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Hello everyone,

I will have around $2,500 by the end of this year to start a discount broker account. I have been reading "The Unemotional Investor" by Robert Sheard and would like to know a few things.

First off, at what time of year should I be starting this Foolish Four strategy? Is January 1st or August 11th just as good as December 3rd? Or do I want to do this in line with a certain time period in the fiscal year?

My second question is if you could recommend a specific variation of the strategy that would suit me. I first off have a small starting capital (which I will be increasing come next year) of $2,500 as previously stated. I have the stomach for this. I have some experience in online poker (as a winning player lol) and I know that I can watch my money do the jitterbug along a graphs X and Y axis, before making a decent return. So, volatility is not an issue.

If there are any nay sayers to this strategy or its suitability for a first time investor like myself, please let me know your opinion.

Thank you in advance for any and all help.

Hi StraitBiznes - welcome to TMF.

I see you've also posted over at the Ask a Foolish Question board some similar questions I'll also try to address here.

"The Unemotional Investor" and Sheard's other work at the Foolish Workshop

were the foundation of what is now called Mechanical Investing, the board for which is here:

As you can well imagine, there's been considerable evolution since those early days, with vast increases in screening options, data available for backtesting, etc.

JimZipCode compiled a tutorial on the basics of MI available as a series of postings on the MI board.

You may have noticed there's very little recent activity on the Foolish Four board, and that TMF no longer promotes this strategy. It was developed using what data were available at the time but subsequent data compilations covering both longer periods of time and more data points within those time periods, e.g. weekly or even daily rather than quarterly, have shown the the Foolish Four strategy is not actually as robust as it had seemed.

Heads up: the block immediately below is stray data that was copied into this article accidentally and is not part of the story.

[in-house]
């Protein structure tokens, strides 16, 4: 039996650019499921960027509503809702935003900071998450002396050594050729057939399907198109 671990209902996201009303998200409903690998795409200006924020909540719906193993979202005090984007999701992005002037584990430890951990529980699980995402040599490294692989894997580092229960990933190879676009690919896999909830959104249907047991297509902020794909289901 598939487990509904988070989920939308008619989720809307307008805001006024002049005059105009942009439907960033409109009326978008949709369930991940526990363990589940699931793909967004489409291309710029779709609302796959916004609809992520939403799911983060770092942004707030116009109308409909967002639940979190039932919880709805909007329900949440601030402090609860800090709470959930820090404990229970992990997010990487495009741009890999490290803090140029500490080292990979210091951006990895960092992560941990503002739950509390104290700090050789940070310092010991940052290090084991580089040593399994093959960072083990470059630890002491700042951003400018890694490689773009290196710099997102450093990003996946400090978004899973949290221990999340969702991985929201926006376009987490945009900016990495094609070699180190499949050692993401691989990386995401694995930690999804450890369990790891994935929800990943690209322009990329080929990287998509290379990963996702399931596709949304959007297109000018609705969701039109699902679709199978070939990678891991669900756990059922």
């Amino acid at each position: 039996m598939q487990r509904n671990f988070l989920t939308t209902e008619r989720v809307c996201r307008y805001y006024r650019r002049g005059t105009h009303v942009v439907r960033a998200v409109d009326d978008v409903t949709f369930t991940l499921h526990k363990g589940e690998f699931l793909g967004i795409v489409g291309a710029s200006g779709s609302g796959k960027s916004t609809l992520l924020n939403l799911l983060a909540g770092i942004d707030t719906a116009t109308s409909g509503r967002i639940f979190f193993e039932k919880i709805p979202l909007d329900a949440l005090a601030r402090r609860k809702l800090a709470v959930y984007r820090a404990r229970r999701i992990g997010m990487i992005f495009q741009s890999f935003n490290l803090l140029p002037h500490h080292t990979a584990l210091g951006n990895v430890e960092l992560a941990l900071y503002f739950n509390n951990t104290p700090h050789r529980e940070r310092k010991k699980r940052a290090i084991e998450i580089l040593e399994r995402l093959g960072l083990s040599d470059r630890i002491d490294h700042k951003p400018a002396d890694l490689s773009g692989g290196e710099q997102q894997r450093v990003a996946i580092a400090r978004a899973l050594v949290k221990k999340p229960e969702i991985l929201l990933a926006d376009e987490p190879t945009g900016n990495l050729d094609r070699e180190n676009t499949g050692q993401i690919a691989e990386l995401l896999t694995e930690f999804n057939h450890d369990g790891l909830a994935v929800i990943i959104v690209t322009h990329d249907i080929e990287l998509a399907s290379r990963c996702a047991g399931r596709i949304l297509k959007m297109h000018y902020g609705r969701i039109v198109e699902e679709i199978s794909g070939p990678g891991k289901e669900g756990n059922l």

In fact, it appears to provide no greater returns than simple index investing but with greater volatility.

With the capital you have available now, I would suggest sticking with some sort of index investing with limited rebalancing to lessen the transaction costs (broker fees, price slippage, etc.).

TMF has its own page on index investing with basic info and links to more:

Use the time to study the material available. Try to read the last 6 months or so, at least, of the postings on the MI board. Play with the backtesters, e.g. (thanks, Jamie). Try running a few paper portfolios of some likely-looking screens.

Just to give you an idea of the variety of screens now used, here are two of the latest rankings posts:

Then there are combinations of screens, timing options and much more.

It's a huge amount of stuff to digest, I know, but when you feel you've got your feet back under you and have some more assets on hand you'll be far readier to make an informed decision.

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